Orange juice suppresses oxidative stress from high-fat
Washington: Flavonoids in orange juice neutralize the oxidative and inflammatory stress generated by high-fat, high-carb meals and help prevent blood vessel damage, claims a new study.
Free radicals, or reactive oxygen species, are known to induce inflammation in blood vessel linings and contribute to the risk of heart attack and stroke. In the new study, University at Buffalo endocrinologists say the potent preventative effect of orange juice likely is linked to its heavy load of the flavonoids naringenin and hesperidin, which are major antioxidants.
"Our data show, for the first time to our knowledge, that drinking orange juice with a meal high in fat and carbohydrates prevented the marked increases in reactive oxygen species and other inflammatory agents," says UB``s Husam Ghanim, PhD, first author on the study.
"This did not happen when participants drank water or a sugary drink with the meal," he says. "These issues of inflammation following a meal are important because the resultant high glucose and high triglycerides are known to be related to the development of cardiovascular events."
The study appears in the March issue of the American Journal of Clinical Nutrition and appeared online ahead of print.
The study involved three groups of 10 normal-weight healthy men and women between the ages of 20 and 40. After an overnight fast, participants ate a 900-calorie breakfast composed of an egg "muffin" sandwich, a sausage "muffin" sandwich and a serving of hash browns. The meal contained 81 grams of carbohydrates, 51 grams of fat and 32 grams protein.
Along with the breakfast, one group drank 300 calories of "not-from-concentrate" orange juice, a second group drank a 300-calorie glucose drink and the third group drank an equal amount of water. All participants were given 15 minutes to finish their food and drink. Blood samples were collected before the meal and at 1, 3 and 5 hours afterwards. There was no significant difference in inflammatory mediators among the groups before the meal.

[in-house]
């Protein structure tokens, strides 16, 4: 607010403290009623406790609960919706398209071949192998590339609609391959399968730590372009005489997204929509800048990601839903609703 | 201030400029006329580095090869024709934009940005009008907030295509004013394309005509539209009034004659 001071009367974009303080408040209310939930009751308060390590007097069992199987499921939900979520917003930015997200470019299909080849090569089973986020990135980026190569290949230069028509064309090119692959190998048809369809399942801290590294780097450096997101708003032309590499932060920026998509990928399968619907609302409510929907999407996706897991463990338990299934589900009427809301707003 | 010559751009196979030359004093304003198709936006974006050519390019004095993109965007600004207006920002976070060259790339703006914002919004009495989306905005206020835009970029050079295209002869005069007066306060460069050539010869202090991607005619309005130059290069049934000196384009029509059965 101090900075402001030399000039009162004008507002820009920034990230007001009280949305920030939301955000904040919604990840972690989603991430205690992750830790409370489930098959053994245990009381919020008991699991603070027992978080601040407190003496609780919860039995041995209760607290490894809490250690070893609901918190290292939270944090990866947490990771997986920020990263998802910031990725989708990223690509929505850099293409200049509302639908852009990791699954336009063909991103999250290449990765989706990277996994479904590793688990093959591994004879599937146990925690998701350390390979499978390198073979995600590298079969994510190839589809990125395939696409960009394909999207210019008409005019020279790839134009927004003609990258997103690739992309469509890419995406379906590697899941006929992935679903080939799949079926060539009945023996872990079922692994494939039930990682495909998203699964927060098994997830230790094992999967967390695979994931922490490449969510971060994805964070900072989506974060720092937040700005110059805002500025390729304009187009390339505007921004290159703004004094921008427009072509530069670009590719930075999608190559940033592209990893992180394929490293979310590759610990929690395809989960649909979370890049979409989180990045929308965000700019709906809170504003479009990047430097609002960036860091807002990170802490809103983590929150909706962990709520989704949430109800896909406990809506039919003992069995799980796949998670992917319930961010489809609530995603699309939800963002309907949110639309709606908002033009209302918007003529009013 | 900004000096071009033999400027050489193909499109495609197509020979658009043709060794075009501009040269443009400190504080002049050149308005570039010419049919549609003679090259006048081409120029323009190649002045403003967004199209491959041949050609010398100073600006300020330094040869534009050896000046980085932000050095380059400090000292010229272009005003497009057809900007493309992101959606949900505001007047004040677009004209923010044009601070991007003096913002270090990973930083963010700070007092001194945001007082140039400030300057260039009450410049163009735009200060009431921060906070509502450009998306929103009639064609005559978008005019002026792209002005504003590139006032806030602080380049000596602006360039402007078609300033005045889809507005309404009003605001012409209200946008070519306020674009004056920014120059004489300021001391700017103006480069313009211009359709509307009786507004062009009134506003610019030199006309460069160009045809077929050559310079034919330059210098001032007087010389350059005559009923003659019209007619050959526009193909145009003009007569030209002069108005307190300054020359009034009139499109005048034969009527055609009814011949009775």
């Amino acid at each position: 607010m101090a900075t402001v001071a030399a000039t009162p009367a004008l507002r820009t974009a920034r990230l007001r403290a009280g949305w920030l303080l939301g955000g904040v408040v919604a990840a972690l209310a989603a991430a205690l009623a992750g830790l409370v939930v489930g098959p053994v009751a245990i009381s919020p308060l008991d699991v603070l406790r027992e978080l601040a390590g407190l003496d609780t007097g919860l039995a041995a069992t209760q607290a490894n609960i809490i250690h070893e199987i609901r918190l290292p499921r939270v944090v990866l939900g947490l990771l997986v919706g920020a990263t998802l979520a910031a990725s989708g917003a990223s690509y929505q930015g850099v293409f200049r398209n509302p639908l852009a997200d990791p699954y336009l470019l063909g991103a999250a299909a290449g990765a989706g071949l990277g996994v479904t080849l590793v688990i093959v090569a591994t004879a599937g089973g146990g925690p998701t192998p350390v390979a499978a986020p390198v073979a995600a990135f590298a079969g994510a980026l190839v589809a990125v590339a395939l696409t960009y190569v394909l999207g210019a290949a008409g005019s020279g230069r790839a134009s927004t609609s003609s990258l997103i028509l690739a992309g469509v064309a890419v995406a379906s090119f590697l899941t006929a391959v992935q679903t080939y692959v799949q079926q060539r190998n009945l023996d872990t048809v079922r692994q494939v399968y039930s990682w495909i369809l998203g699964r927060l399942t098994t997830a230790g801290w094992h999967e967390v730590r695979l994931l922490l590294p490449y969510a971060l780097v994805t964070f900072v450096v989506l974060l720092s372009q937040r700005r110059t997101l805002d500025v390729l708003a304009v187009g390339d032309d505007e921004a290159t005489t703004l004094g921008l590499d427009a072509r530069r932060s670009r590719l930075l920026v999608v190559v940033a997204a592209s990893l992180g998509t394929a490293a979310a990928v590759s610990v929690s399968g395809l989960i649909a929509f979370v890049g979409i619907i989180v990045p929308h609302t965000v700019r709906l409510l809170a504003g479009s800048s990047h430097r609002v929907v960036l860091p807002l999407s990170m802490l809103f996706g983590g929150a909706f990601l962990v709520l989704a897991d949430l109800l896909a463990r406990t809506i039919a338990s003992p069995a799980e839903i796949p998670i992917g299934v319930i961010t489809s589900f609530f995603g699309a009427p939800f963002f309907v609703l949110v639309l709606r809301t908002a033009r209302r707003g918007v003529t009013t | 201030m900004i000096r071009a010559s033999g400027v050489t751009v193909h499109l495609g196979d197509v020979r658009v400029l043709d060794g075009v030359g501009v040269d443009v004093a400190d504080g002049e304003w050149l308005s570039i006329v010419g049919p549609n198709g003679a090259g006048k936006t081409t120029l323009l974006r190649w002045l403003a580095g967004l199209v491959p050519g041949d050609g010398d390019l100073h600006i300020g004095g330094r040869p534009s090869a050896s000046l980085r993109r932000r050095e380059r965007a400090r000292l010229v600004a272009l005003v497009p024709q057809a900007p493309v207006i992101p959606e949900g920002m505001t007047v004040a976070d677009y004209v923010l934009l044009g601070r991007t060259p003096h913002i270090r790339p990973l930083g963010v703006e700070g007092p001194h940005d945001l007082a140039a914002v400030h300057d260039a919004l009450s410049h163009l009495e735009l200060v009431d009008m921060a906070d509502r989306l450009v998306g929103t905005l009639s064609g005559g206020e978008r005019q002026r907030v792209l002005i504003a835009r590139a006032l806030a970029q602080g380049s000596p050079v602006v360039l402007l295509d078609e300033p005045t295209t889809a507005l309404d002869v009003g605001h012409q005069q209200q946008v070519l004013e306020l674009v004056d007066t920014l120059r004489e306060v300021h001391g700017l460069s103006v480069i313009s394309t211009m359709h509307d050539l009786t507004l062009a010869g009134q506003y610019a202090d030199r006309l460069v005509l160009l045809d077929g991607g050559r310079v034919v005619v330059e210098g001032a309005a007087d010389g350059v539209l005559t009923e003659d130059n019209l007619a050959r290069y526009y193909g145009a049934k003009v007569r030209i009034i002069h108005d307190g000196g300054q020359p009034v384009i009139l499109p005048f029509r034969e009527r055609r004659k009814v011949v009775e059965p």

Analysis of the samples after the meal showed that oxygen free radicals increased an average of 62 percent with water, 63 percent with the glucose and 47 percent with orange juice. There also was an increase in blood components known as toll-like receptors, which play an important role in the development of inflammation, atherosclerosis, obesity, insulin resistance, and injury to cardiac cells than can occur after a blocked vessel is reopened.
Orange juice also prevented a significant increase in SOCS-3, an important mediator of insulin resistance, which contributes to development of type 2 diabetes. "These data emphasize that a high-fat, high-carbohydrate meal is profoundly and rapidly proinflammatory, and that this process occurs at the cellular and molecular level," says Paresh Dandona, MD, UB distinguished professor of medicine, director of the Diabetes-Endocrinology Center of Western New York at Kaleida Health and senior author on the study.
"In addition, specific proinflammatory genes are activated after the intake of glucose and a high-fat, high-carbohydrate meal, and these changes are observed in mononuclear cells that participate in vascular inflammation and insulin resistance," he says.